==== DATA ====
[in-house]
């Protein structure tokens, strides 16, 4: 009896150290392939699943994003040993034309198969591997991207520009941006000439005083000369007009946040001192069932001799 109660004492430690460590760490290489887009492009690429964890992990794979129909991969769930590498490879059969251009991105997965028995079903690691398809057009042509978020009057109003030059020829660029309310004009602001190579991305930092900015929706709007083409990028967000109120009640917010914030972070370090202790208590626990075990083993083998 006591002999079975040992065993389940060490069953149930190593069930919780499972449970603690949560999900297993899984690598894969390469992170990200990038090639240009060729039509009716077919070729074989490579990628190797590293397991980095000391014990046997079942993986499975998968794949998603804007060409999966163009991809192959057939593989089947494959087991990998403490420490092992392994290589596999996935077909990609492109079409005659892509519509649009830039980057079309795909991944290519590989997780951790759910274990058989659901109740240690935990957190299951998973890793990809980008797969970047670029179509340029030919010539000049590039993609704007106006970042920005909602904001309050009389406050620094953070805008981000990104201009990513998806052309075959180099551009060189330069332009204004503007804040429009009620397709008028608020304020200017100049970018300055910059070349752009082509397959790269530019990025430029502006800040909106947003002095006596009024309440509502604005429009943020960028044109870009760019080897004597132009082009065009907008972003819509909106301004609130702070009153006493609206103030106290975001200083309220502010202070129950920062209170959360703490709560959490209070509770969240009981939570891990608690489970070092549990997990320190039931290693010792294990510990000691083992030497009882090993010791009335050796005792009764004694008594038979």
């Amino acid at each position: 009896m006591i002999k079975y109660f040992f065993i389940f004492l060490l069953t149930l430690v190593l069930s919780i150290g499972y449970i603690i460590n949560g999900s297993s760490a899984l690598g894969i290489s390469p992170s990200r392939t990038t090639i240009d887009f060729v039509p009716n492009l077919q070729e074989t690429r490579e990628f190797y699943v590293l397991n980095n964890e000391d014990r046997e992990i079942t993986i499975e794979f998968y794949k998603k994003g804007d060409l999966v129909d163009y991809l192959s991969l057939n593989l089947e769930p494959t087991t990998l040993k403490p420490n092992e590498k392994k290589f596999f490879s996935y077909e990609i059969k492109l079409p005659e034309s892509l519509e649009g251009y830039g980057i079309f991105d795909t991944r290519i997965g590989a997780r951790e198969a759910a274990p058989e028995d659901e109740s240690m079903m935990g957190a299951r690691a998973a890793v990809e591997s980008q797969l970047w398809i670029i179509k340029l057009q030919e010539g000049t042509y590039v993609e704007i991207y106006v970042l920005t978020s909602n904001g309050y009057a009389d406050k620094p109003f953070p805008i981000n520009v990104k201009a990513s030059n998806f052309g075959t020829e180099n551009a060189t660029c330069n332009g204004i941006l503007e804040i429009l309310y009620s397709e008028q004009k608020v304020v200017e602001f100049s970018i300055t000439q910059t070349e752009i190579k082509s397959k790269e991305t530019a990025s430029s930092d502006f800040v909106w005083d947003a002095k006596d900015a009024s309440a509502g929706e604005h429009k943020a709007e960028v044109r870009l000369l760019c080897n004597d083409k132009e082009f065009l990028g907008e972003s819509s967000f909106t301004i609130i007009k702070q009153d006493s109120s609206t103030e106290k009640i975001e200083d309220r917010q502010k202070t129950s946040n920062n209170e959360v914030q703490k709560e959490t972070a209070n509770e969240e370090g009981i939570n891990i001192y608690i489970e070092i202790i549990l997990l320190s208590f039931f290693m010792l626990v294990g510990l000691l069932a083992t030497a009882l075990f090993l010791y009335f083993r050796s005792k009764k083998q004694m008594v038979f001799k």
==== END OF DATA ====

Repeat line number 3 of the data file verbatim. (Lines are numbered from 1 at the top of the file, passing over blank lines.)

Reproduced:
């Amino acid at each position: 009896m006591i002999k079975y109660f040992f065993i389940f004492l060490l069953t149930l430690v190593l069930s919780i150290g499972y449970i603690i460590n949560g999900s297993s760490a899984l690598g894969i290489s390469p992170s990200r392939t990038t090639i240009d887009f060729v039509p009716n492009l077919q070729e074989t690429r490579e990628f190797y699943v590293l397991n980095n964890e000391d014990r046997e992990i079942t993986i499975e794979f998968y794949k998603k994003g804007d060409l999966v129909d163009y991809l192959s991969l057939n593989l089947e769930p494959t087991t990998l040993k403490p420490n092992e590498k392994k290589f596999f490879s996935y077909e990609i059969k492109l079409p005659e034309s892509l519509e649009g251009y830039g980057i079309f991105d795909t991944r290519i997965g590989a997780r951790e198969a759910a274990p058989e028995d659901e109740s240690m079903m935990g957190a299951r690691a998973a890793v990809e591997s980008q797969l970047w398809i670029i179509k340029l057009q030919e010539g000049t042509y590039v993609e704007i991207y106006v970042l920005t978020s909602n904001g309050y009057a009389d406050k620094p109003f953070p805008i981000n520009v990104k201009a990513s030059n998806f052309g075959t020829e180099n551009a060189t660029c330069n332009g204004i941006l503007e804040i429009l309310y009620s397709e008028q004009k608020v304020v200017e602001f100049s970018i300055t000439q910059t070349e752009i190579k082509s397959k790269e991305t530019a990025s430029s930092d502006f800040v909106w005083d947003a002095k006596d900015a009024s309440a509502g929706e604005h429009k943020a709007e960028v044109r870009l000369l760019c080897n004597d083409k132009e082009f065009l990028g907008e972003s819509s967000f909106t301004i609130i007009k702070q009153d006493s109120s609206t103030e106290k009640i975001e200083d309220r917010q502010k202070t129950s946040n920062n209170e959360v914030q703490k709560e959490t972070a209070n509770e969240e370090g009981i939570n891990i001192y608690i489970e070092i202790i549990l997990l320190s208590f039931f290693m010792l626990v294990g510990l000691l069932a083992t030497a009882l075990f090993l010791y009335f083993r050796s005792k009764k083998q004694m008594v038979f001799k």